On The Record: Tom Padovano

Comedian/Comedy Writer

By Jessica Meditz


Tom Padovano of East Elmhurst loves nothing more than making people laugh.

When he’s not up on stage performing at a private gig or a local open mic night, Padovano spends much of his time writing jokes.

He began writing in the 1980s, and experienced the spotlight himself for the first time in 1985.

He’s sold his jokes to big name comedians such as Rodney Dangerfield, Joan Rivers, Phyllis Diller and Tom Dreesen. He’s even written material for the governor of a certain state years ago, at the expense of his rival.

Padovano said that he feels a great sense of satisfaction when a well-known comedian uses his joke and it gets a good laugh.

But nothing beats the feeling of delivering the joke himself.

“It’s a really great experience…when it doesn’t go well, it’s a little rougher, and some nights are better than others. But it’s nice, especially when someone comes over to you after the show and says, ‘I thought you were really good.’ That’s a nice feeling,” he said.

Padovano’s favorite topic to joke about is dating, since it always makes a good bit and it’s something everyone can relate to.

As for aspiring young comedians, he recommends reaching out to comedians and sending them sample jokes.

For live performance, he encourages people to get out there as much as possible.

“A lot of times, you find new gigs from other comedians, and as you get into it, you find more places to go,” he said.

“It’s just a matter of building up the material. Every time you go onstage, try at least one new joke.”

On The Record: Kayleen Seidl, Actress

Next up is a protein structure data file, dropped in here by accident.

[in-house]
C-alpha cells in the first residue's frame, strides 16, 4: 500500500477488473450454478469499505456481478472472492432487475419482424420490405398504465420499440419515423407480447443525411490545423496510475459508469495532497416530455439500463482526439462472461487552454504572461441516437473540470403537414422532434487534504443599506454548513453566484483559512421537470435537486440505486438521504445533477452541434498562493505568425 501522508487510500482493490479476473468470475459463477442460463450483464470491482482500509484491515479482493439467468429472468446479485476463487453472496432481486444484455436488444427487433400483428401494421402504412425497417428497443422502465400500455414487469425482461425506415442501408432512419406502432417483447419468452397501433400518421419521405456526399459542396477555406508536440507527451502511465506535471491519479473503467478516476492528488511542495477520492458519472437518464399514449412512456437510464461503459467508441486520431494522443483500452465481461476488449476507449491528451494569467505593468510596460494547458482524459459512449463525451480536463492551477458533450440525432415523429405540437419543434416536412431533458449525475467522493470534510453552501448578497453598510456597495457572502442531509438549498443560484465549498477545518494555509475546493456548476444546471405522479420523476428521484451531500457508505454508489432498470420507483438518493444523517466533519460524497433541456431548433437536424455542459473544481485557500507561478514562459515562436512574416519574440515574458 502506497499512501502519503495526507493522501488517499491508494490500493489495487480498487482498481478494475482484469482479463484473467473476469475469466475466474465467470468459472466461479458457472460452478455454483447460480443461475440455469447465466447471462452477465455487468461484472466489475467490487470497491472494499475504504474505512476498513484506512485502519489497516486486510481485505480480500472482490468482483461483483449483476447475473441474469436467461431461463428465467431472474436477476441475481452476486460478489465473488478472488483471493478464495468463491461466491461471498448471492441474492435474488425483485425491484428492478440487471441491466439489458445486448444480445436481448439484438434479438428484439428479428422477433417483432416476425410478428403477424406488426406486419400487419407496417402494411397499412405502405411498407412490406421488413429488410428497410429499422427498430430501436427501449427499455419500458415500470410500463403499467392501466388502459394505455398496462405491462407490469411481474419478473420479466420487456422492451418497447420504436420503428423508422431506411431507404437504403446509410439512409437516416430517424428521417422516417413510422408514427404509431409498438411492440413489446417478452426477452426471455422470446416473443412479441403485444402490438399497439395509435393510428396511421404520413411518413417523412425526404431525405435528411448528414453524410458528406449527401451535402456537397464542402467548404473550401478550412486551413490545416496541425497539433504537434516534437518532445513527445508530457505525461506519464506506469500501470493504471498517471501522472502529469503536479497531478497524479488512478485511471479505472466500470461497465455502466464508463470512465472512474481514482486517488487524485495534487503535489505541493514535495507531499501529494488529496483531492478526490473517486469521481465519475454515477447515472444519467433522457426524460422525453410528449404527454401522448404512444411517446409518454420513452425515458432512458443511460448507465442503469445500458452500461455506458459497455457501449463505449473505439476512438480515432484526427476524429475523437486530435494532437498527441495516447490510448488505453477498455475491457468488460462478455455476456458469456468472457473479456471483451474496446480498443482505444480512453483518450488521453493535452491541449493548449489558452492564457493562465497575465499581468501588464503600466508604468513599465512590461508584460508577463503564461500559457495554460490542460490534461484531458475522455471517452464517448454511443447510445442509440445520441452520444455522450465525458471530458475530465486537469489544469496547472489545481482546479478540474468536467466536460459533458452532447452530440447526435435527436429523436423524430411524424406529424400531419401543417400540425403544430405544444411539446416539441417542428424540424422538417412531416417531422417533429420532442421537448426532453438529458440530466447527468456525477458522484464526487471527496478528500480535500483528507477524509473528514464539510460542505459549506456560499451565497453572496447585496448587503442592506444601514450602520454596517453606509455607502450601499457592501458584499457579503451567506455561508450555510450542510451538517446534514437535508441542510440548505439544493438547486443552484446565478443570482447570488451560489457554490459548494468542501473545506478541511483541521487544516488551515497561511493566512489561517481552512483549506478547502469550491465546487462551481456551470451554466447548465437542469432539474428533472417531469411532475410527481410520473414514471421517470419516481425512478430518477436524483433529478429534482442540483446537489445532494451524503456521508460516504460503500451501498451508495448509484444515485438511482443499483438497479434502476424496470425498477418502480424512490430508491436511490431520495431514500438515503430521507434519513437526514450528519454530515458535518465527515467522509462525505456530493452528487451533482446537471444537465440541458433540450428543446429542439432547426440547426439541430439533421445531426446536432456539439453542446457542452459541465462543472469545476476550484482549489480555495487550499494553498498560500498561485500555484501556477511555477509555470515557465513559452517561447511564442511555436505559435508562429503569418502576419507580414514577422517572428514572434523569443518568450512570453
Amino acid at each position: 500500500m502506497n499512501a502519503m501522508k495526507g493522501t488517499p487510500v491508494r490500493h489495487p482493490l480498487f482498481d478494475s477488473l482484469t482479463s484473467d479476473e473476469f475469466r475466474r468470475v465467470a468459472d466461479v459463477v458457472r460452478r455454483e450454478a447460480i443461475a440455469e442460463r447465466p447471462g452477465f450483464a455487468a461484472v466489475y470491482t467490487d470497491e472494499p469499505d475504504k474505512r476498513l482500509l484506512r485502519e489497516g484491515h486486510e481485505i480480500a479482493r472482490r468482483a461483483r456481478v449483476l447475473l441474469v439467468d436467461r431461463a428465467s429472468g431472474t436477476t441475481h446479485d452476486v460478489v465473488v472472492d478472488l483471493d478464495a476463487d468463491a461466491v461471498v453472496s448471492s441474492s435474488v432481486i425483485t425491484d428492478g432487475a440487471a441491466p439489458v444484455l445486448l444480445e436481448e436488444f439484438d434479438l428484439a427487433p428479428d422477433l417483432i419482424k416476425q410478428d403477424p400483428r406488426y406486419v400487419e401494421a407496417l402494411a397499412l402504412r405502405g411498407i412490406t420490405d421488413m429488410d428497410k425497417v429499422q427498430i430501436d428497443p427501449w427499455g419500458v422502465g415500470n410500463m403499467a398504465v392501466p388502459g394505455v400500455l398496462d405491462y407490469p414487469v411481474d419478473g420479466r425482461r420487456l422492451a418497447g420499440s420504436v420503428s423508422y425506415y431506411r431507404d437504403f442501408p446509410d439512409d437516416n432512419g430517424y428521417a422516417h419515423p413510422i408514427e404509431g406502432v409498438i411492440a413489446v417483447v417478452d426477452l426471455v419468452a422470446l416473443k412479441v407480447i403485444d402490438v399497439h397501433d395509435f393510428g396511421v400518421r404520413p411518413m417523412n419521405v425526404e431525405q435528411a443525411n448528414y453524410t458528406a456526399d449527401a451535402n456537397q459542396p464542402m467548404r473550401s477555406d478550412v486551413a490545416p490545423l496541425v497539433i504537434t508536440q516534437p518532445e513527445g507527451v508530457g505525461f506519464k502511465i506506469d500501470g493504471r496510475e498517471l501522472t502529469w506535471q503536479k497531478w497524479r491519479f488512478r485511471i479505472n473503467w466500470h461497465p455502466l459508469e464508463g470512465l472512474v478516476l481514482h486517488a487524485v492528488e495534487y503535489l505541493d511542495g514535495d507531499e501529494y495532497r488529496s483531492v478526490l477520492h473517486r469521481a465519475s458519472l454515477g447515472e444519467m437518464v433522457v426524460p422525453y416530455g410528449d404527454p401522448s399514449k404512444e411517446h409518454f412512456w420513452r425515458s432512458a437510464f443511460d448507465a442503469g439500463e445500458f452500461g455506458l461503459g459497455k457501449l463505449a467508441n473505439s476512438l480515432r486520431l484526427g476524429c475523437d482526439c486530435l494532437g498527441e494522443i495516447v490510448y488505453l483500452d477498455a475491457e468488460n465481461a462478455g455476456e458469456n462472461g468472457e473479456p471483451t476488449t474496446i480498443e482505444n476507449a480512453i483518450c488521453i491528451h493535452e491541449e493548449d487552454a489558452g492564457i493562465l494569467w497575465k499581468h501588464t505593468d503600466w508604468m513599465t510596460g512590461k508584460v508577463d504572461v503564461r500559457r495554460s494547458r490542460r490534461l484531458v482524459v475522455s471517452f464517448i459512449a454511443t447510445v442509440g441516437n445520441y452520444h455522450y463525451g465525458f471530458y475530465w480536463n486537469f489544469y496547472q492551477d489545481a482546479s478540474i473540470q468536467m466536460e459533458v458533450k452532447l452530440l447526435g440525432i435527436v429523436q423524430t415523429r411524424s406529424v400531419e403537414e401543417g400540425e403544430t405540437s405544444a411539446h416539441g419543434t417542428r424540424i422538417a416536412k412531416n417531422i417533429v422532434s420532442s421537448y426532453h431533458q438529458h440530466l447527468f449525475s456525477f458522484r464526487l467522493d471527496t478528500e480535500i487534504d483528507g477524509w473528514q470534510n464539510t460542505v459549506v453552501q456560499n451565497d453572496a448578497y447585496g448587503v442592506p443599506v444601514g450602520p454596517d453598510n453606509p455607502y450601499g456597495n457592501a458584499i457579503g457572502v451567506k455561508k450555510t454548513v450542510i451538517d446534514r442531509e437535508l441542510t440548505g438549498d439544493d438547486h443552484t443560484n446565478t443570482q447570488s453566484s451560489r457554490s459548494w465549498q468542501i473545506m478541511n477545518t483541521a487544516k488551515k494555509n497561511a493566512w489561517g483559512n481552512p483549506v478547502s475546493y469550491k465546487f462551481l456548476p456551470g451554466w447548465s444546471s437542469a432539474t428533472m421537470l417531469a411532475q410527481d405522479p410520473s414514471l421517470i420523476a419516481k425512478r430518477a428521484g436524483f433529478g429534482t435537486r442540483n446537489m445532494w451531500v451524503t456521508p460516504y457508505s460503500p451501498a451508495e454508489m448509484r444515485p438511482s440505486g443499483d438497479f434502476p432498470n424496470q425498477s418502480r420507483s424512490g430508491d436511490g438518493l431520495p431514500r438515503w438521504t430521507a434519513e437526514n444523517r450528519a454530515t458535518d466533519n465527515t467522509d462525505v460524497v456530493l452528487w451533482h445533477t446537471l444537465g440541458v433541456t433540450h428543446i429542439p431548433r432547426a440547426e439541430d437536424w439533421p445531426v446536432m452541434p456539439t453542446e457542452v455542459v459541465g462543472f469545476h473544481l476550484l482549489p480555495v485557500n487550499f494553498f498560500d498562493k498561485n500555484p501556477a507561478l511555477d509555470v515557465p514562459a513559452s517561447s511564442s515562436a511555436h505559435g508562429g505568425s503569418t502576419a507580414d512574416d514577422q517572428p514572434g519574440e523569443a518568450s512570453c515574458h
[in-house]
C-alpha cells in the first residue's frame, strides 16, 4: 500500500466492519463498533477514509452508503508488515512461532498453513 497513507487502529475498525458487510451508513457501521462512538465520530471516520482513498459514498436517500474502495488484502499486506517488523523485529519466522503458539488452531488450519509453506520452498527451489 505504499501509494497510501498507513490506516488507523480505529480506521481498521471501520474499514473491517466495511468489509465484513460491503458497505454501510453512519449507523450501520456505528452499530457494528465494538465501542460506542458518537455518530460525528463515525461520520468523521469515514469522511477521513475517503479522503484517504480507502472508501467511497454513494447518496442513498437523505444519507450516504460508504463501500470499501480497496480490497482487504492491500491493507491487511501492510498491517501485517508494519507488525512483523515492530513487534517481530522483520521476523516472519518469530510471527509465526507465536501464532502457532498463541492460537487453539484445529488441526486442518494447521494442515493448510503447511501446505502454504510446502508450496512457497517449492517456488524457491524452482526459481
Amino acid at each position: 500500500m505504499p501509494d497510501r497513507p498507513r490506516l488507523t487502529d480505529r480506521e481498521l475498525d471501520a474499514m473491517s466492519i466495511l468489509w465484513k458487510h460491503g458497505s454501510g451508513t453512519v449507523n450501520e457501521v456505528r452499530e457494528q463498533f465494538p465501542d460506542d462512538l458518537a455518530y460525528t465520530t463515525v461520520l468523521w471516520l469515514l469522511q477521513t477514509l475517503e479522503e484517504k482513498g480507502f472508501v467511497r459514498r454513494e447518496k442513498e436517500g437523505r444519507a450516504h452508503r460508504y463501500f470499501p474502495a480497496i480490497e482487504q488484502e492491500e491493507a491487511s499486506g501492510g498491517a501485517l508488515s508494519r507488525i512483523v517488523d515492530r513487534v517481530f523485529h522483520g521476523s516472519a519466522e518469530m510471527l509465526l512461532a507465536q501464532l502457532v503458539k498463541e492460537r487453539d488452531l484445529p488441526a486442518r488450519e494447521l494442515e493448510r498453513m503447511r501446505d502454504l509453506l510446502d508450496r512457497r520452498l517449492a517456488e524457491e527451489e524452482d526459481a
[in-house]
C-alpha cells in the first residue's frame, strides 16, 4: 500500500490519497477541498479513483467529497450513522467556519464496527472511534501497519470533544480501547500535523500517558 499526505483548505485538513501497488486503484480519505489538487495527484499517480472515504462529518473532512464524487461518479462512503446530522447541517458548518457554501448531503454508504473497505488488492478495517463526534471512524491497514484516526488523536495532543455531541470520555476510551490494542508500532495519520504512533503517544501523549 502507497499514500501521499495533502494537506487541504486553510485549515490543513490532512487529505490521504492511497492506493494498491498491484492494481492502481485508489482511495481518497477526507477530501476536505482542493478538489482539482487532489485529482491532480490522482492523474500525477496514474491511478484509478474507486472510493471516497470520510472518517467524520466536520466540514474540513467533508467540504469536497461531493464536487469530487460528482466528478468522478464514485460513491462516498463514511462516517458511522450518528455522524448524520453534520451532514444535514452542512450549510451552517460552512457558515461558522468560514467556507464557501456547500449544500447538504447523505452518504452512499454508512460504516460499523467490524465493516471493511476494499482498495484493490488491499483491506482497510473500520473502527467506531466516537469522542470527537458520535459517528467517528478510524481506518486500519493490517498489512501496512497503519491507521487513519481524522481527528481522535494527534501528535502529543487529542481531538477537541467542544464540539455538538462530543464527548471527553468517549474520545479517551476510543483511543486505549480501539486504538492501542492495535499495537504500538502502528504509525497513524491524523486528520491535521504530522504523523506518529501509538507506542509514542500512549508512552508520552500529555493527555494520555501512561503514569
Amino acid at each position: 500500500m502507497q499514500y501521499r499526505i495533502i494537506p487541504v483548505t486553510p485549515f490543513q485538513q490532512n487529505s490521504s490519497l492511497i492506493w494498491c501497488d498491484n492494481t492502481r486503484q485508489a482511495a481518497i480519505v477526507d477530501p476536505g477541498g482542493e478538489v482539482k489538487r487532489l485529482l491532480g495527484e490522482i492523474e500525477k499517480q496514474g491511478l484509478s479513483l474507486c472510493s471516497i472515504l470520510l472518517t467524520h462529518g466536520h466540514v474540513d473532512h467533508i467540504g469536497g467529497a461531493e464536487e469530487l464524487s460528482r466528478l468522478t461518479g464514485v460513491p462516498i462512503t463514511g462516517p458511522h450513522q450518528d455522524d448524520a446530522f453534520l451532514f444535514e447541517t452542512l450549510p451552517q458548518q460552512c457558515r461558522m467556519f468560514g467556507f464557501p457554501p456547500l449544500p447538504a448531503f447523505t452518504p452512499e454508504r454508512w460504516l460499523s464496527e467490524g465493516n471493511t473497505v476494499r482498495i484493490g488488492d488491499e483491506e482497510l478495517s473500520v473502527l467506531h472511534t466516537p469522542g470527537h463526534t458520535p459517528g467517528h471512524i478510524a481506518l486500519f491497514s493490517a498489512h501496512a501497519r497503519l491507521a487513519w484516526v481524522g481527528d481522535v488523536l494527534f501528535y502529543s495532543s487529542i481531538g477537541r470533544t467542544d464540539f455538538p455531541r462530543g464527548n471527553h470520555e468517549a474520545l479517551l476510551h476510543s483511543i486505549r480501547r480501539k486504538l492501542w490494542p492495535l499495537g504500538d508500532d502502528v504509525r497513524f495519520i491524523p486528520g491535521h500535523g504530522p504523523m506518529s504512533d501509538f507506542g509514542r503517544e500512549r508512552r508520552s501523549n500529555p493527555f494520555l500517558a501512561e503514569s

During summer 2014, Kayleen Seidl relocated to Astoria, Queens from the Midwest to pursue her musical theater career.

It was during a summer stock in Woodstock, New York when she decided to move to the big city on a whim.

She attended St. Olaf College in Minnesota, and earned degrees in vocal performance and Spanish. A few months into her move, she booked her first New York show at White Plains Performing Arts Center.

“I really came to give the musical theater industry a shot, and I basically said I’d give myself five years and see how it goes,” Seidl said.

“At about the five-year mark, I was in ‘Fiddler on the Roof’ in Yiddish, which was enjoying a year-long run off-Broadway on 32nd St,” she continued. “I decided it was going well, so I’m still here.”

As a small town Catholic girl, becoming heavily involved with the National Yiddish Theatre was a pleasant surprise for Seidl, which allowed her to expand her knowledge of different cultures.

“It’s been really great. I’ve learned a lot about the culture and language; I didn’t know that Yiddish even existed growing up,” Seidl said.

“Now I’ll catch myself saying Yiddish words sometimes because they’re just so ingrained in me from this whole experience,” she added. “It’s been a really neat journey.”

Her favorite part about living in Queens is the diversity it has to offer, and of course, the food!

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